Main concepts


The same high-level concepts that define programming languages also apply to Linx. Concepts like Functions, Types, Services and Events are all there, just packaged differently to make them easier to define and use. If you ever get stuck in Linx just think of what the programmatic answer will be and you’re likely to find something similar or be able to construct it from functionality in Plugins.

Linx Programming equivalents
Container for one or more projects.
Solution e.g. Visual Studio solution.
Container for related functionality.
Project e.g. Java project.
Container for instructions to perform a specific task.
Function, Procedure, Subroutine.
Define structure of data.
Data type e.g. string, integer, structure.
Code that runs in the background.
Daemon, Windows Service.
Function triggered by a Service.
Event Handler.
Container for pre-built functions, types and services.
Package e.g. Nuget or npm package.
Host for Linx Solutions.
Server, Host e.g. Apache and IIS hosts web apps.

Each of these concepts are covered in this guide. Once you master them you’ll be able to create complex apps from the reusable components that come with Plugins or the pieces you build yourself.

Every chapter builds on the knowledge gained from the previous chapters. We recommend that you read these chapters in order.


Functionality is added via Plugins. They contain pre-built Functions, Types and Services. Think of them as Nuget or npm packages that can be installed and used in your Linx Solution.

The Linx and Utilities plugins are installed by default and contain all the basic types and functions. Click on the ADD PLUGINS button to see all available plugins.

plugins panel screenshot

Plugins contain simple types like string or integer, generic functions like CallRESTService, complex services like RESTHost and specialized functionality like the AWS APIs.


Defining a Function

Here is a C# function compared to the Linx version:

processes diagram

  1. The Function definition lives in the Solution Explorer.
  2. Its Parameters property defines the input parameters.
  3. Its Result property defines the output results.
  4. The central working area contains the body of the function.
  5. Linx does not have an explicit ‘return’. When the Function finishes the Result set is returned.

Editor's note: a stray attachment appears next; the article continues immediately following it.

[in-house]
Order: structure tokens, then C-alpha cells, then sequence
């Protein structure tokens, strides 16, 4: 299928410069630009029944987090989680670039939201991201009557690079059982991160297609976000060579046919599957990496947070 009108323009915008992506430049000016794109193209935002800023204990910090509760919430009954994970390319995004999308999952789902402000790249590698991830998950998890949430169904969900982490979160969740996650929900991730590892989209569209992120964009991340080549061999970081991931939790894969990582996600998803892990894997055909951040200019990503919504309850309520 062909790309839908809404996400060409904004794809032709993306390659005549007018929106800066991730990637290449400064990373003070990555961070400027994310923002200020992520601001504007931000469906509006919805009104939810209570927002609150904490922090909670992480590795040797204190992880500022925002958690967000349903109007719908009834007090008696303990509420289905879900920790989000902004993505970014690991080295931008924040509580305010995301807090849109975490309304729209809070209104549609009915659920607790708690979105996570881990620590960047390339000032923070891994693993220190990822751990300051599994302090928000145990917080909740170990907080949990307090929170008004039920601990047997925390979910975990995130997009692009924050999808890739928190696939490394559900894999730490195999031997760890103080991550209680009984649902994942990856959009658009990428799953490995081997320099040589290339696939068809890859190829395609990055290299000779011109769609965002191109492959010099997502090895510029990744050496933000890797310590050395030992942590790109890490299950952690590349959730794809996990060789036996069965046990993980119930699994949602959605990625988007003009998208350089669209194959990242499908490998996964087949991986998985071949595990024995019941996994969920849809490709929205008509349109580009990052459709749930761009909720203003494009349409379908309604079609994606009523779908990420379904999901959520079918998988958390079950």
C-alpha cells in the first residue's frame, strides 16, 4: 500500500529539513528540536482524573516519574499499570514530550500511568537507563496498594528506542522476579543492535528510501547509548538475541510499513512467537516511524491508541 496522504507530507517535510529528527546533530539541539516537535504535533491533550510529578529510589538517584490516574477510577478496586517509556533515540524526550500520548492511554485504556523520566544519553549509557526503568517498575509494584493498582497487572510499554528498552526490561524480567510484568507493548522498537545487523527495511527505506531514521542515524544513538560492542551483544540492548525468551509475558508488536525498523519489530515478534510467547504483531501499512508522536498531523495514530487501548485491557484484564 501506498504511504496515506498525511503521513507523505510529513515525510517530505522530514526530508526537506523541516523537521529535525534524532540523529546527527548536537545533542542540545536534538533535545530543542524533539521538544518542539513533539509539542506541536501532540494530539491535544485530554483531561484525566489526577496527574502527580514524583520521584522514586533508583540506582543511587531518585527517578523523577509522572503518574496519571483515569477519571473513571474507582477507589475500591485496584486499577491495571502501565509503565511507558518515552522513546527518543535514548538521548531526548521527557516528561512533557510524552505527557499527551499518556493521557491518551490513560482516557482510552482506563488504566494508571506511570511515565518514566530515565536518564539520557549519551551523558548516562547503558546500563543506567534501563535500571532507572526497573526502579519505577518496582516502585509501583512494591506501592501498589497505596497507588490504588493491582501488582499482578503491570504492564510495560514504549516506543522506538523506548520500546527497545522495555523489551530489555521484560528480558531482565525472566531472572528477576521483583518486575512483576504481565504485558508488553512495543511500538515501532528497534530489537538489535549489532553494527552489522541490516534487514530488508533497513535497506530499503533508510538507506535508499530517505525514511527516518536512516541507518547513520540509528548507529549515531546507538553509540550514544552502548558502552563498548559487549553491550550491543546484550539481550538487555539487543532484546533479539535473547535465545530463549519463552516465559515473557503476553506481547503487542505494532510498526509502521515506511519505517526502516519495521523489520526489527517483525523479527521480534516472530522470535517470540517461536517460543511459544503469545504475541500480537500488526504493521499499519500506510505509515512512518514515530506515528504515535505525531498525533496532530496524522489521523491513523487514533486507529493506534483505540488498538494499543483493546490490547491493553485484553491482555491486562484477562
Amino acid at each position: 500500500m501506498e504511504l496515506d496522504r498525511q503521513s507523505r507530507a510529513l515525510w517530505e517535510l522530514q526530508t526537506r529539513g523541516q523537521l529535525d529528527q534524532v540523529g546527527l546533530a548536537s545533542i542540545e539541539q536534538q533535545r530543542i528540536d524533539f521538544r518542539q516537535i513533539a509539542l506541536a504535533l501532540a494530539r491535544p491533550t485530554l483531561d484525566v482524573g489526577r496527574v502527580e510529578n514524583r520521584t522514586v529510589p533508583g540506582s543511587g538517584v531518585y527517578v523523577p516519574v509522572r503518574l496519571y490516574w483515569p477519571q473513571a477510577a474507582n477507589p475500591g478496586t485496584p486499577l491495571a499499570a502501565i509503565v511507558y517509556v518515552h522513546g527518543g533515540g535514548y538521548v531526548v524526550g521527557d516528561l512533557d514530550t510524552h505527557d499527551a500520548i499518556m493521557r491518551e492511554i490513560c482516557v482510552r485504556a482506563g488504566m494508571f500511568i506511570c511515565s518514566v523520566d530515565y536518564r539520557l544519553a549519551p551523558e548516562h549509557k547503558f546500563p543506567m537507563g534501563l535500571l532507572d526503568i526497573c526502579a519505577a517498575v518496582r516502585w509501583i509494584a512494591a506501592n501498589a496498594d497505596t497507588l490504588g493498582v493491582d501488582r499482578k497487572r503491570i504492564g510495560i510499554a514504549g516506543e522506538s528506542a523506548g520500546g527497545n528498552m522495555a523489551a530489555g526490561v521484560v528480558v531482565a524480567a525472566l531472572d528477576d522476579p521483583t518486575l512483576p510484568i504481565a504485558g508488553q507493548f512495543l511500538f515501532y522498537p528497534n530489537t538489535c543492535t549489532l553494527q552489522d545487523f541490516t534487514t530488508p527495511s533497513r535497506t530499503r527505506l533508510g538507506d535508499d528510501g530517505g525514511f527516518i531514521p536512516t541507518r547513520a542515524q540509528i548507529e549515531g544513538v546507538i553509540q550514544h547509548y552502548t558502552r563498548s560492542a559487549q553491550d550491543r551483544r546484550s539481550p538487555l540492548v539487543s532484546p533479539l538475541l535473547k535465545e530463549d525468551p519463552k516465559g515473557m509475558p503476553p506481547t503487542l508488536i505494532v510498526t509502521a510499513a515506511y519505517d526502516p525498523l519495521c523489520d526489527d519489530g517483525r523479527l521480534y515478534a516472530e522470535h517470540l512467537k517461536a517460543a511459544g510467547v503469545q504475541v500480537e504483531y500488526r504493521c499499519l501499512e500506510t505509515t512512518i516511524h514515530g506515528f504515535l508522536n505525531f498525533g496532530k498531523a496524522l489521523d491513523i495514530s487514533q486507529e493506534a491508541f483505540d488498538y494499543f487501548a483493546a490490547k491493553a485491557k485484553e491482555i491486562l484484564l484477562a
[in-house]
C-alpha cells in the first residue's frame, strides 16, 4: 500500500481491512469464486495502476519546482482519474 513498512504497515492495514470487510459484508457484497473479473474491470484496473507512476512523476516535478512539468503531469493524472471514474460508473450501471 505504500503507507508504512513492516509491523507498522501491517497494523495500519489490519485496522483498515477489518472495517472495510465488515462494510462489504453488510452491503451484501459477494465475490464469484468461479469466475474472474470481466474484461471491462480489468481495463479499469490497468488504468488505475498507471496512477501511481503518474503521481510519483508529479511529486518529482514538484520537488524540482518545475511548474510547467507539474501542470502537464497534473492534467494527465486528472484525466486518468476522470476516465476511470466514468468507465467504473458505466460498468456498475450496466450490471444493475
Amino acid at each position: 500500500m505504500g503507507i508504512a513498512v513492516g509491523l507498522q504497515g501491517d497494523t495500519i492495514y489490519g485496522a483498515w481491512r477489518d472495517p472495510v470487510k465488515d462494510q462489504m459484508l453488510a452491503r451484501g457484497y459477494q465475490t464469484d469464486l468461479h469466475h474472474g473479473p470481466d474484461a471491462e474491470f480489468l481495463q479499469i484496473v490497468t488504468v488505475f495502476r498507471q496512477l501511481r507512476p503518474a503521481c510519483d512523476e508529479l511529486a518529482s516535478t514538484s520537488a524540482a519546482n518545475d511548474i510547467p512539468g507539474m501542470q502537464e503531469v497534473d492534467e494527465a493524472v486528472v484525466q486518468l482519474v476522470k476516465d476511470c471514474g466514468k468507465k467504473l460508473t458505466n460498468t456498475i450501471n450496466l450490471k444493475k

Setting the result of a Function

  1. The SetValue function comes from the Linx Plugin.
  2. The Target property is set to $.Result.result. Select it from the dropdown. The Source property is set to an expression that adds the two numbers from $.Parameters. Use the Expression Editor in the dropdown to build the expression. The ‘=’ in front of the values in Target and Source indicates that these values are expressions and not literal values.

Using SetValue

Click DEBUG to run the Function and see the result.

Calling a Function

Calling a Function is the same as one function calling another in programming.

process parameters

  1. Functions are dragged onto the body of another Function to call them.
  2. Parameters of the called Function are visible as Properties.

Click DEBUG to run the Function and see the result.

Using the result of a Function

The body of a Function works exactly like the body of a programming function. Statements and expressions are added in a top down fashion and can refer to items in its scope. When we add another AddNumbers Function to the body of UseAddNumbers we can set its parameters to the result of the first AddNumbers:

process results

Click DEBUG to run the Function and see the result.


Simple Types

Linx plugin contains simple types Boolean, Byte, DateTime, Decimal, Double, Integer and String. Use a Type to create a variable in a Function by

  1. Dragging it onto the body of the Function and
  2. Setting the Value property.

simple types

Complex Types

Complex types have properties that can in turn be simple or complex. Plugins may provide their own complex types for use as variables in Functions. To create your own complex type

  1. Click Type on the menu bar
  2. Add properties

complex types

To use the Type as a variable

  1. Drag it onto the Function body and
  2. Set property values by using the Fields Editor in the dropdown or clicking the editor icon.

using types


A list can contain any type. To use one

  1. Drag List from the Linx plugin onto the Function body.
  2. Set the Type property. It defaults to String.
  3. Add items in the editor by selecting the List Editor from the dropdown or clicking the editor icon.
  4. Other functions to manipulate the list are available in the Linx plugin.

List type


Functions, Types and Services have properties that are visible in the Properties tab. Properties can be static or dynamic. Static properties are set at design time and cannot be changed at runtime. Dynamic properties can be changed at runtime by using an Expression.